Hyenas are not typically known for attacking humans in large numbers, but in 1992 a pack of Hyenas killed six people around the Malawi Lake area of Tanzania. Locals feared that the hyenas were possessed by witchcraft, but the government sent in rangers to track down and kill the animals. Photo: Ikiwaner
Lion of Mfuwe
This brazen lion prowled the Luangwa River Valley in Zambia during 1991. The giant maneless lion killed six people and even walked through the center of a village carrying a laundry bag that it had taken from one of its victims. Eventually a hunter killed the lion after spending 20 nights in a hunting blind waiting to ambush the man-eater. The massive lion is on display in the Chicago Field Museum. Photo: pranav
Two-Toed Tom
This legendary alligator is said to have lived along the borderline of Florida and Alabama during the 1920s. Hard facts on two-toed Tom are scarce and the 14-foot lizard has become almost mythical over the years. The gator is said to have eaten his fair share of mules, cows and people. Tom survived several shootings and even a dynamite explosion. His tracks were recognizable because he had lost all but two of his toes on his left hand. Photo: Ianare Sevi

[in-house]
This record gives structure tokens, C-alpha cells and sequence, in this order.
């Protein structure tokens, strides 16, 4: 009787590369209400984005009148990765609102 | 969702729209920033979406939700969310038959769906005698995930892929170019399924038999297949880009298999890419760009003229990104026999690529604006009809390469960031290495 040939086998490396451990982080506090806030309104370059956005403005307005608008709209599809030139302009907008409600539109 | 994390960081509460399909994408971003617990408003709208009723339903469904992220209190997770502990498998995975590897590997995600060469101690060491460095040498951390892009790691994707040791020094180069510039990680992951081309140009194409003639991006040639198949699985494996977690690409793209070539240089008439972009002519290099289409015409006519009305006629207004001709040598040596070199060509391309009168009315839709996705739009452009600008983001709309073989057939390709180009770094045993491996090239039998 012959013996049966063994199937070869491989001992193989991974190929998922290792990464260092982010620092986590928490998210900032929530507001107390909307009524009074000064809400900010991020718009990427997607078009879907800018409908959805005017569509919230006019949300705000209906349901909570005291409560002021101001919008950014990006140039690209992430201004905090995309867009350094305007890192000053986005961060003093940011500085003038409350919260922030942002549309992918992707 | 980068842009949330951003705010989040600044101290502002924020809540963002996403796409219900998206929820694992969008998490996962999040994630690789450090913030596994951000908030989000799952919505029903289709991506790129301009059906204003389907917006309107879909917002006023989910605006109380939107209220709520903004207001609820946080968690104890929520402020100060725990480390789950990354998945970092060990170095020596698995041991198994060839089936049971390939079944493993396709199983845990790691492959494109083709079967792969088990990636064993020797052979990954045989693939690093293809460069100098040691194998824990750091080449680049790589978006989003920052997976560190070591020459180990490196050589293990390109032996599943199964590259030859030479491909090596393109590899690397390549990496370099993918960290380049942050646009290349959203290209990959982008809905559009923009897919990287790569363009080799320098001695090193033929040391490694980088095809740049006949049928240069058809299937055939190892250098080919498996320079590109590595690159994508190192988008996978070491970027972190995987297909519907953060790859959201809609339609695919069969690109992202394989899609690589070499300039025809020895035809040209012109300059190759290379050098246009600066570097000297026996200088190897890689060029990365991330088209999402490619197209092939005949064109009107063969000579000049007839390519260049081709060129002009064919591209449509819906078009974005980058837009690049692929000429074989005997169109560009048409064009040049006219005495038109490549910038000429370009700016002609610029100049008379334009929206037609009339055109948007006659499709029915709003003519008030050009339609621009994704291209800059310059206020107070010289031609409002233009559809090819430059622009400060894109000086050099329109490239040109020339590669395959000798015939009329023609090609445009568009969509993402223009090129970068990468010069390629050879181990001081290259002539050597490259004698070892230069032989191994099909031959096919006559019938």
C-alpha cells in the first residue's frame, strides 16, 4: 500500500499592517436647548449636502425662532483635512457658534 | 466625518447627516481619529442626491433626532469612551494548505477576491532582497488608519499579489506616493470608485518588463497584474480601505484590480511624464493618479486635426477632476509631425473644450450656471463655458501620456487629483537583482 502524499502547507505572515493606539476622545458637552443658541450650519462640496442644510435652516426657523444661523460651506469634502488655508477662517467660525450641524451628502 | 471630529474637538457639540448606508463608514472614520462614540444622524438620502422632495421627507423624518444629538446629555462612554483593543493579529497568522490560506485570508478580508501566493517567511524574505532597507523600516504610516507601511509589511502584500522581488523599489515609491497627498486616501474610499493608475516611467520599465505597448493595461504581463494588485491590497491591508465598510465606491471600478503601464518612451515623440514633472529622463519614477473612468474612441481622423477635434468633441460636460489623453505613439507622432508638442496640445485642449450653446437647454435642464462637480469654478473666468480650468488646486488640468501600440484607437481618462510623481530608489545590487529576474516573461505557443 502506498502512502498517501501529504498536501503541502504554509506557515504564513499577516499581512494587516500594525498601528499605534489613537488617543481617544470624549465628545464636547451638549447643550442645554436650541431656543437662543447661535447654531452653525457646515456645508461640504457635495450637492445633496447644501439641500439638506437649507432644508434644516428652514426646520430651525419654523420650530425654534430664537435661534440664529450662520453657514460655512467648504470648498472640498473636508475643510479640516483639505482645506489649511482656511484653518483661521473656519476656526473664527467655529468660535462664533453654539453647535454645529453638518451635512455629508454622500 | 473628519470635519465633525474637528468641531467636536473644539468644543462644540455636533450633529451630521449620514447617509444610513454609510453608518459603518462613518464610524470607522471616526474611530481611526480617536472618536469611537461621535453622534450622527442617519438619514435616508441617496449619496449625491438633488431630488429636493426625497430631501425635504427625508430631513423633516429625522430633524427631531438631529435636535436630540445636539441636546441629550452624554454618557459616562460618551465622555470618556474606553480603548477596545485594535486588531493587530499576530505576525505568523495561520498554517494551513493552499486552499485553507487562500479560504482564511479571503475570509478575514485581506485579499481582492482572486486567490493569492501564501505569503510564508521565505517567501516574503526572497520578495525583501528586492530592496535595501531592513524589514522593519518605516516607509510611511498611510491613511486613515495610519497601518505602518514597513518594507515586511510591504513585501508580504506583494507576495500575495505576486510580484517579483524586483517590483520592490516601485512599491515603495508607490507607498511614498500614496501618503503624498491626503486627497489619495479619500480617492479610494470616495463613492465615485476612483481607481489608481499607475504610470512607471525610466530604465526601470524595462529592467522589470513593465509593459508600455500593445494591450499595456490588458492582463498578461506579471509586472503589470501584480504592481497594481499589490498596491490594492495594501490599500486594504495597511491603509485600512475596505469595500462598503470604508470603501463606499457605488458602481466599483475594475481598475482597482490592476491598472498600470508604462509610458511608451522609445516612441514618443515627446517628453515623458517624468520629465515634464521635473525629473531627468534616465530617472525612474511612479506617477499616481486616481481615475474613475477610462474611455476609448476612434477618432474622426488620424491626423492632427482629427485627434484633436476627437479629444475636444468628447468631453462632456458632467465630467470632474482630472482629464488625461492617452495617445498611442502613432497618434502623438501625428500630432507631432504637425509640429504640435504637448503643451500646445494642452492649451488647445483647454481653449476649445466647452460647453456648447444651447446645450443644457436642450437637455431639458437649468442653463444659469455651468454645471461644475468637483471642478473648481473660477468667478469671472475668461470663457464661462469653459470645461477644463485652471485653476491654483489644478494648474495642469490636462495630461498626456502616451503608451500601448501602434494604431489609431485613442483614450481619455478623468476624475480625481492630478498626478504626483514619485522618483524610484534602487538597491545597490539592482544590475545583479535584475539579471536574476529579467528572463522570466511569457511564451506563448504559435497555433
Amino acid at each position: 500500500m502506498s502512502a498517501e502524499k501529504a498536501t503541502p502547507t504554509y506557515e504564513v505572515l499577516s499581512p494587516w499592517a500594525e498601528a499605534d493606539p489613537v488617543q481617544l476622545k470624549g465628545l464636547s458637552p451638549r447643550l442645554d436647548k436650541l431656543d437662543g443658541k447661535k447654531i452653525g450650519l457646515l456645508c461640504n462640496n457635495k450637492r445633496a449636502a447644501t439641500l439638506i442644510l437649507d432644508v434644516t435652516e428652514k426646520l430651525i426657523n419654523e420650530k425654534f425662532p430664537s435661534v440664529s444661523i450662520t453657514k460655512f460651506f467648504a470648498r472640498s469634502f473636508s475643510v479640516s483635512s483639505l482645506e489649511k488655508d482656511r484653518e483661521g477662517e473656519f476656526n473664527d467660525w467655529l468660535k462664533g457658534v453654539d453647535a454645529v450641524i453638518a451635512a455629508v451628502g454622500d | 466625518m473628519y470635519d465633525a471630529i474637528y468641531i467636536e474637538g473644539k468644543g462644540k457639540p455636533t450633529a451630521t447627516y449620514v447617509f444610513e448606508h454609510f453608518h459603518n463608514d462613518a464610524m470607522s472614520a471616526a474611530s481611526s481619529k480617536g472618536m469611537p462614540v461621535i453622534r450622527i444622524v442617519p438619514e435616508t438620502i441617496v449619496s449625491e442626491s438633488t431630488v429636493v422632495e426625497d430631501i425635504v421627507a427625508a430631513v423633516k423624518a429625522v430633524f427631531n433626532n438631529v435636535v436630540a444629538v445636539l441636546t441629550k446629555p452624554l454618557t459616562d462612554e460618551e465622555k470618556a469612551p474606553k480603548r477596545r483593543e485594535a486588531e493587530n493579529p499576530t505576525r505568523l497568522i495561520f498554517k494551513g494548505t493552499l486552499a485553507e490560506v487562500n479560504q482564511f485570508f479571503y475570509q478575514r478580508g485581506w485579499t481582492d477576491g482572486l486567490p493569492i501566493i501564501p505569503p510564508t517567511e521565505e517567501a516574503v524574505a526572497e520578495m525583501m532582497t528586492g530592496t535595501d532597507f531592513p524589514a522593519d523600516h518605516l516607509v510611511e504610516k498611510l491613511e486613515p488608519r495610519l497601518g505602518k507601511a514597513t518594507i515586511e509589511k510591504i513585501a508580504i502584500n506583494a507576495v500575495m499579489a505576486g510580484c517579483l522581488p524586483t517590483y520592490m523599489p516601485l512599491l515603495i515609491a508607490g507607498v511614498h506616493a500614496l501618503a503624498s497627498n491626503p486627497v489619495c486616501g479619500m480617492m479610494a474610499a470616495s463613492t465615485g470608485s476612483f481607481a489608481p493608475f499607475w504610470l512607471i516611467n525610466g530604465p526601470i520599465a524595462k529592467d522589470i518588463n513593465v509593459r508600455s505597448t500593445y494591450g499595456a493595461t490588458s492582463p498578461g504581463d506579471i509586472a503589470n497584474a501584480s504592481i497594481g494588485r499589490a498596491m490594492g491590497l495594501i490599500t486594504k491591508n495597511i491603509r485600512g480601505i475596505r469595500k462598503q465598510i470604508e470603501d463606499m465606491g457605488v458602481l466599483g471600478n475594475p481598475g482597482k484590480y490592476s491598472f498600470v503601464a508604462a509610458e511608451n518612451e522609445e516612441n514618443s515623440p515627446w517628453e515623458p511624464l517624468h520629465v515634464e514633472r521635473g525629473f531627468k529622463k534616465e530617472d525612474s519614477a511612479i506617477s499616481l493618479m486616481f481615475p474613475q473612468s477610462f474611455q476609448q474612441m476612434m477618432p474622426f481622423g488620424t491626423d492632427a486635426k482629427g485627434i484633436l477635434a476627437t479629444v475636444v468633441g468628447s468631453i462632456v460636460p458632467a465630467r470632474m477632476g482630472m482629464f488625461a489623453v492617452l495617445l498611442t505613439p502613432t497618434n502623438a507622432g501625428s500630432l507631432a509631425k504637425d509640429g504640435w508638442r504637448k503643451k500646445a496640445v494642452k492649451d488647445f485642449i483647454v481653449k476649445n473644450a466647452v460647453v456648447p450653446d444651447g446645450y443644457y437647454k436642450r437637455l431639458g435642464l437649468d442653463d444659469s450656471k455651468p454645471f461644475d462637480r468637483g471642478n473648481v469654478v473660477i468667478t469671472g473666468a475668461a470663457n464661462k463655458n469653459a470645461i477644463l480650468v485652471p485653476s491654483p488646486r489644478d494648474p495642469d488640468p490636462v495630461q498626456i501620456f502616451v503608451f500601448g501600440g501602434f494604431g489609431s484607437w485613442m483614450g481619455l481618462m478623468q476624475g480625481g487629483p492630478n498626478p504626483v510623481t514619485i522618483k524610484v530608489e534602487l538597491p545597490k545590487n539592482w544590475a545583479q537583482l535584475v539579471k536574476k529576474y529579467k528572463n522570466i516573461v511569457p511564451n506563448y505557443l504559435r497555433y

Wolf of Gysinge
During a three-month period one wolf wounded 31 people and killed 12 during the winter of 1821 in Sweden. Most of the wolf's victims were women and children. As a pup the wolf was captured and held in captivity. When it escaped as an adult, it became a vicious man-eater. The Wolf of Gysinge was eventually killed on March 27, 1821. Photo: Amphibol
The Sloth Bear of Mysore